When you realize you have little time, or ability, to properly acclimate to an environment in which you plan to race in, a certain sense of reluctant acceptance sets in. While I have rallied against the common misconception that Portland is a vast wasteland of cold, wet and cloudy weather (it simply is not) the fact remains that it is indeed January in the Pacific Northwest. There is simply no comparing it to Panama when it comes to heat and humidity. The average temperature range in Colon in February (where I start my run) is 83 for a high and 76 for a low. The end point in Panama City for that same time period is 90 and 76. Ooof.
Every handbook one reads on heat acclimation says it takes around 10-14 days to get properly into the zone where you can handle whatever weather comes your way. If anything, part of my acclimation is going to take part "on-site" so to speak, when I take on the Fuego Y Agua 25k just a few days prior to my run. I am guessing this race will take me easily close to 2.5 hours. My plan is to take it rather leisurely but do what I can to push myself to a decent effort at the same time. If anything, it should be at least on par with the difficulty level of my Panama Canal Run simply because of the lack of actual acclimation which will occur prior to arriving there. I am hoping that trial by fire at Fuego will help ready me for 50 plus miles of hot and sticky running.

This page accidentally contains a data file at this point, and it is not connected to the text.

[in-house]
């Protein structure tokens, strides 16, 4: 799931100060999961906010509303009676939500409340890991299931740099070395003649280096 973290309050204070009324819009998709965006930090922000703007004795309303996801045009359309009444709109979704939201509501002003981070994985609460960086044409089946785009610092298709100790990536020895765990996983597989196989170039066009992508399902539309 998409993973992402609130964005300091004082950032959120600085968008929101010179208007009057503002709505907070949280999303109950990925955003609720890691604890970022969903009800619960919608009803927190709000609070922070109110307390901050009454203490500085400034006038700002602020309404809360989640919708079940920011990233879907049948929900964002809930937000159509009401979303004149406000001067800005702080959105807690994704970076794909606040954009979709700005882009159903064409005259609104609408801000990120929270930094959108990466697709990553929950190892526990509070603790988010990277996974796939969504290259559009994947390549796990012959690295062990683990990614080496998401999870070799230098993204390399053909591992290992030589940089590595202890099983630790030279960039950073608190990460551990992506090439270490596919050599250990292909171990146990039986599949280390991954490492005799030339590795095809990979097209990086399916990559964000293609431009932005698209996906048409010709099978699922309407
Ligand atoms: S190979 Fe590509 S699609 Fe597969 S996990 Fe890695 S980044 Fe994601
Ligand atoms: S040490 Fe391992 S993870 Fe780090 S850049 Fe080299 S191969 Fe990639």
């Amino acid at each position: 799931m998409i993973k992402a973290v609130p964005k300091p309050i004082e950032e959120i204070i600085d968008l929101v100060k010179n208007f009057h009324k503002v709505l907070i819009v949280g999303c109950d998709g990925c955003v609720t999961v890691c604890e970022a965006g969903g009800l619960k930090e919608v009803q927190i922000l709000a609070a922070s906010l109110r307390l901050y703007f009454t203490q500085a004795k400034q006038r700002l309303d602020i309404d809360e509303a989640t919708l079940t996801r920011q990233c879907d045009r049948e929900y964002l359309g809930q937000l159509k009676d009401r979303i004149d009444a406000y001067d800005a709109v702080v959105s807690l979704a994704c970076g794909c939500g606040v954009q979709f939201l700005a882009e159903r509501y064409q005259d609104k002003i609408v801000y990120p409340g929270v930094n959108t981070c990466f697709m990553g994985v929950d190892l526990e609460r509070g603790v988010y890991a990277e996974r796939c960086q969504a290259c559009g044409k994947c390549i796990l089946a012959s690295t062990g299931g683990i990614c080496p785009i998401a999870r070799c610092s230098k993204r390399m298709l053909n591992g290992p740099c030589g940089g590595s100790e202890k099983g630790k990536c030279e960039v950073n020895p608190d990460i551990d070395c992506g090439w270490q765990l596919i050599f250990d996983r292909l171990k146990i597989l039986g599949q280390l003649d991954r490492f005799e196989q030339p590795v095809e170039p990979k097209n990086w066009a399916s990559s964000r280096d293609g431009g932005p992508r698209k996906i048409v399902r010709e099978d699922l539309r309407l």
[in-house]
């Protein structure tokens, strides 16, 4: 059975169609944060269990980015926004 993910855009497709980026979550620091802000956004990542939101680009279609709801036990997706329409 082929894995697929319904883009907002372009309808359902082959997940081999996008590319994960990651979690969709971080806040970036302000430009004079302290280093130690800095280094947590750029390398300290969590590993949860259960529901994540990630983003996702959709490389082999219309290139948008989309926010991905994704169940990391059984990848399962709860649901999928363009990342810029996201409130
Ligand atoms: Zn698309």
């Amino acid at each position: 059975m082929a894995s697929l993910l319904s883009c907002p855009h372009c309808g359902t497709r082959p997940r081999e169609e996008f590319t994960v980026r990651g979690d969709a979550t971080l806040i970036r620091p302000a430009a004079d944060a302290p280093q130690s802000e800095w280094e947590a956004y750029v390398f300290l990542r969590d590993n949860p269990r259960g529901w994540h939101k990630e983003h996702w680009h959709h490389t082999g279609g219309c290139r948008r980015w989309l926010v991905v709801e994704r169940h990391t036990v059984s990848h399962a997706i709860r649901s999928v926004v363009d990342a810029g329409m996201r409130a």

In the meantime, I am going to do what I can here in Portland to get ready. A recent trip to Miami reminded me how poorly my body does in similar temperatures. Therefore, with just three weeks to go before I set off to make a cross-country run, the time to start is now. So pushups in a sweatsuit in a sauna, here we come.
I can already tell how much I am going to hate this. In a good way, of course.